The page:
ARGMAX and ARGMIN in Excel

A blogger was wondering, whether it was possible to retrieve a reference to the cell where the result of the functions MAX or LARGE was found. With the proper combination of INDEX and MATCH, this is indeed possible.

Basically, the idea is to use the result of the MAX (or MIN or LARGE function) as an input for the standard INDEX-MATCH formula.

Suppose the range containing your data is called data_range.

third_largest = LARGE(data_range,3) returns the 3rd largest value in data_range.
p = MATCH(third_largest ,data_range,0) returns the relative position within data_range

The following returns a reference to the cell placed on the p-th row of the provided data range:

If your data was arranged horizontally, you would use
which tells excel to look at the first row and p-th column of the data range.

Put together, if  your data is arranged in a column, this gives:

If you enter this formula on a spreadsheet, it will look like it returns the same value as the simpler LARGE(data_range,3) formula. This only appears to be so. When applied to a range, the INDEX function really returns a reference to a cell.

Practically, this means you can nest this formula in functions that take ranges as arguments. Like OFFSET, ROW, COLUMN, …

For example,
returns the absolute row number at which the first occurrence of the value was found.

This technique has its limits of course: it only allows you to retrieve the first cell which meets the given value.

Is it possible to retrieve all values for which a MAX value is reached?

Yes, but it quickly becomes more complex:

This formula, when entered as an array formula, will return all absolute row numbers of the cells that contain the max value.

The IF part checks whether the cells in data_range contain the max value. If this is the case, it will return the absolute row number for the range, else it will return the value FALSE. The ROW-OFFSET part is a trick to dynamically build an array containing the values 1 to N, where N stands for the number of cells containing the max value The LARGE part, in our example, will return an array with the relevant values. Note the large function ignores boolean values (TRUE/FALSE).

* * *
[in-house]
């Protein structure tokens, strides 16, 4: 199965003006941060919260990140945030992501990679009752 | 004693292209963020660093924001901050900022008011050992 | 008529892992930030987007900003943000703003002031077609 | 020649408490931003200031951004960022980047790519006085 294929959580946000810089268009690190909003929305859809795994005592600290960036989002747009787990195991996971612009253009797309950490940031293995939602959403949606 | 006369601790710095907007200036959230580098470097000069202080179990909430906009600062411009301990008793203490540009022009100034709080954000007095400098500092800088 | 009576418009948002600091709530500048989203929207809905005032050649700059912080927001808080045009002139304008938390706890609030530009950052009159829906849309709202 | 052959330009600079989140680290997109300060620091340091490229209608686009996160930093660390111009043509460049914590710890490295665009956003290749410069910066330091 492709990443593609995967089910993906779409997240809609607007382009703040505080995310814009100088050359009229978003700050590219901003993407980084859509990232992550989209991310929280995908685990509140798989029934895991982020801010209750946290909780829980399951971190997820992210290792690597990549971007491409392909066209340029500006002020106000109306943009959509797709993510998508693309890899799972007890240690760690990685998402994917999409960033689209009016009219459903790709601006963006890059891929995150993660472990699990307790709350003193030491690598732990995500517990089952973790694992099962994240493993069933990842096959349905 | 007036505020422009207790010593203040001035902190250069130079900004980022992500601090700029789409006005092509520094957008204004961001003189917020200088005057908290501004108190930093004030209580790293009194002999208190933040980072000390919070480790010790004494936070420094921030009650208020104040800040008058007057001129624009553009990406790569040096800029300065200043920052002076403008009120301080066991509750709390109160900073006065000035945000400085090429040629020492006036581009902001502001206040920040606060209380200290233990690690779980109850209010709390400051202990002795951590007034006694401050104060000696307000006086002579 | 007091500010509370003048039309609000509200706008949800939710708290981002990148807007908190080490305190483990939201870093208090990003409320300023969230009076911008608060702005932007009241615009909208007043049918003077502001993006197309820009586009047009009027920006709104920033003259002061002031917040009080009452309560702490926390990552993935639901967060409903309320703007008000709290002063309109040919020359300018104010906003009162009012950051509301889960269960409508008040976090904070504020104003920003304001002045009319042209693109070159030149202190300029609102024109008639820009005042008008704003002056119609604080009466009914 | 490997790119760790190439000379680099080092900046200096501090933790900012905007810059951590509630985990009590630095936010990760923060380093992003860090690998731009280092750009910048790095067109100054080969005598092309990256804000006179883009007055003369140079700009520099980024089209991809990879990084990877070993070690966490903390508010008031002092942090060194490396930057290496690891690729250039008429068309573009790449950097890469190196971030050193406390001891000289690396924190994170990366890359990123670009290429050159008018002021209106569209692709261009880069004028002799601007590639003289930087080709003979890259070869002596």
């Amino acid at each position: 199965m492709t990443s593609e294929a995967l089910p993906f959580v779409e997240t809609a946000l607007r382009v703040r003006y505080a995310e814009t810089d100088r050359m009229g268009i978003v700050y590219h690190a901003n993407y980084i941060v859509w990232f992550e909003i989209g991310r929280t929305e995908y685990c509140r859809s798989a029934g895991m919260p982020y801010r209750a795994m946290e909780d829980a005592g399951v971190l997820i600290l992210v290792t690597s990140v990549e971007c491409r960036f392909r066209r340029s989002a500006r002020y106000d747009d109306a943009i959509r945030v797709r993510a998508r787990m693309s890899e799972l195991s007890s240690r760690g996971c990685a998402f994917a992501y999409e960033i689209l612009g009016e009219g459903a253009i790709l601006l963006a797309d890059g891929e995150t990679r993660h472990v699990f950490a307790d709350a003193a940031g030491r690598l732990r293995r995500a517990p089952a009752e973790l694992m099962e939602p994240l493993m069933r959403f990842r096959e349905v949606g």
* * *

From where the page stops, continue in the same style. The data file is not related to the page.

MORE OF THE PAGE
Let me note, at this point, that before you write such a formula in your worksheets, you may want to check first whether no other option is available (writing intermediate formulas, UDF in VBA, pivot table, …)


One Response to “ARGMAX and ARGMIN in Excel”

  1. Nick Says:

    Wow! I have used =LARGE to find targets for =MATCH, but didn’t think to use it to “automagically” iterate to the next possible value!
    In the end, my effort was a kludge; I manually edited the cell ref’s (as I had no idea far apart the ref’s of matching indices lay) of each row containing my magic formula (see, while editing again a copied version to the adjacent column (that also looks up adjacent data!)
    I think a follow-up post would be a better idea!

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